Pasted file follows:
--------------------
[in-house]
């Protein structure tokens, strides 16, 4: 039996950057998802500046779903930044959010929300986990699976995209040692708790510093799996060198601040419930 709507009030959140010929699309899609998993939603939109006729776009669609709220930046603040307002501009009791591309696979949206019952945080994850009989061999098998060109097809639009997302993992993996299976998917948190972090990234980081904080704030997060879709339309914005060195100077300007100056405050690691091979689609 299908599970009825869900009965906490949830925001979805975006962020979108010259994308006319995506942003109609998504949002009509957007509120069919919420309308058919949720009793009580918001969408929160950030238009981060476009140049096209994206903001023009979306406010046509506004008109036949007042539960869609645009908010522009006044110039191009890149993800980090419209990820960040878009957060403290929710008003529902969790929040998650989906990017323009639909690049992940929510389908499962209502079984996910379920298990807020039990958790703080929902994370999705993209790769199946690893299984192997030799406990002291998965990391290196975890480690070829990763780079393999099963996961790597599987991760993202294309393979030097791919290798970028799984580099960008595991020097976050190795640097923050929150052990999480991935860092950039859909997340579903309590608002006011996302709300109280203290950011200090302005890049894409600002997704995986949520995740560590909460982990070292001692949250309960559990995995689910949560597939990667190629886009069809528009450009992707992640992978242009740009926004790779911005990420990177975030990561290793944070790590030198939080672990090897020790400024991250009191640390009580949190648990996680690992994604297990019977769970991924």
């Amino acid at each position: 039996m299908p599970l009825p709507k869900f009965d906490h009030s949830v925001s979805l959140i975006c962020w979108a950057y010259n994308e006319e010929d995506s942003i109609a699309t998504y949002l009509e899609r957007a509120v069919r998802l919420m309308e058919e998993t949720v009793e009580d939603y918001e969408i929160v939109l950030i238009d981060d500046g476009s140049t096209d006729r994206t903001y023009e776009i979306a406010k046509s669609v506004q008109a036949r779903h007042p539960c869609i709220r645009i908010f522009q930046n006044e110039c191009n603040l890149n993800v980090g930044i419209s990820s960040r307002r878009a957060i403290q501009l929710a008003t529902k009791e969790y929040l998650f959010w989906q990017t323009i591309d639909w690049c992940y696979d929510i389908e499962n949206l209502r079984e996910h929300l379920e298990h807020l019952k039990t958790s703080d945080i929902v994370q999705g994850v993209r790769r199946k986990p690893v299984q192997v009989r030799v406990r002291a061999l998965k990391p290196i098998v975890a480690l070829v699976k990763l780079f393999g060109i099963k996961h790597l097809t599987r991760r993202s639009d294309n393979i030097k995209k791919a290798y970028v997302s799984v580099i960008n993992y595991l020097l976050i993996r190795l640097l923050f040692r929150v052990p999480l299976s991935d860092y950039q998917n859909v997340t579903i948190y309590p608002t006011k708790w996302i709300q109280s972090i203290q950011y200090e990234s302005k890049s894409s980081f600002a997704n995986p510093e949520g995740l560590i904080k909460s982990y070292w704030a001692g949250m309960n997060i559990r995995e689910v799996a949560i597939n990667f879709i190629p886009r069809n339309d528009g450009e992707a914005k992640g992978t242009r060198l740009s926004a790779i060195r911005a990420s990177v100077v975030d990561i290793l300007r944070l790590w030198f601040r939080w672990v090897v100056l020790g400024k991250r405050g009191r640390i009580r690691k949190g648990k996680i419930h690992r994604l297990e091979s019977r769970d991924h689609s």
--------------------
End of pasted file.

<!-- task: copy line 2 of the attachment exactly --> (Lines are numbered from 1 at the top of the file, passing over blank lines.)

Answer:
């Protein structure tokens, strides 16, 4: 039996950057998802500046779903930044959010929300986990699976995209040692708790510093799996060198601040419930 709507009030959140010929699309899609998993939603939109006729776009669609709220930046603040307002501009009791591309696979949206019952945080994850009989061999098998060109097809639009997302993992993996299976998917948190972090990234980081904080704030997060879709339309914005060195100077300007100056405050690691091979689609 299908599970009825869900009965906490949830925001979805975006962020979108010259994308006319995506942003109609998504949002009509957007509120069919919420309308058919949720009793009580918001969408929160950030238009981060476009140049096209994206903001023009979306406010046509506004008109036949007042539960869609645009908010522009006044110039191009890149993800980090419209990820960040878009957060403290929710008003529902969790929040998650989906990017323009639909690049992940929510389908499962209502079984996910379920298990807020039990958790703080929902994370999705993209790769199946690893299984192997030799406990002291998965990391290196975890480690070829990763780079393999099963996961790597599987991760993202294309393979030097791919290798970028799984580099960008595991020097976050190795640097923050929150052990999480991935860092950039859909997340579903309590608002006011996302709300109280203290950011200090302005890049894409600002997704995986949520995740560590909460982990070292001692949250309960559990995995689910949560597939990667190629886009069809528009450009992707992640992978242009740009926004790779911005990420990177975030990561290793944070790590030198939080672990090897020790400024991250009191640390009580949190648990996680690992994604297990019977769970991924």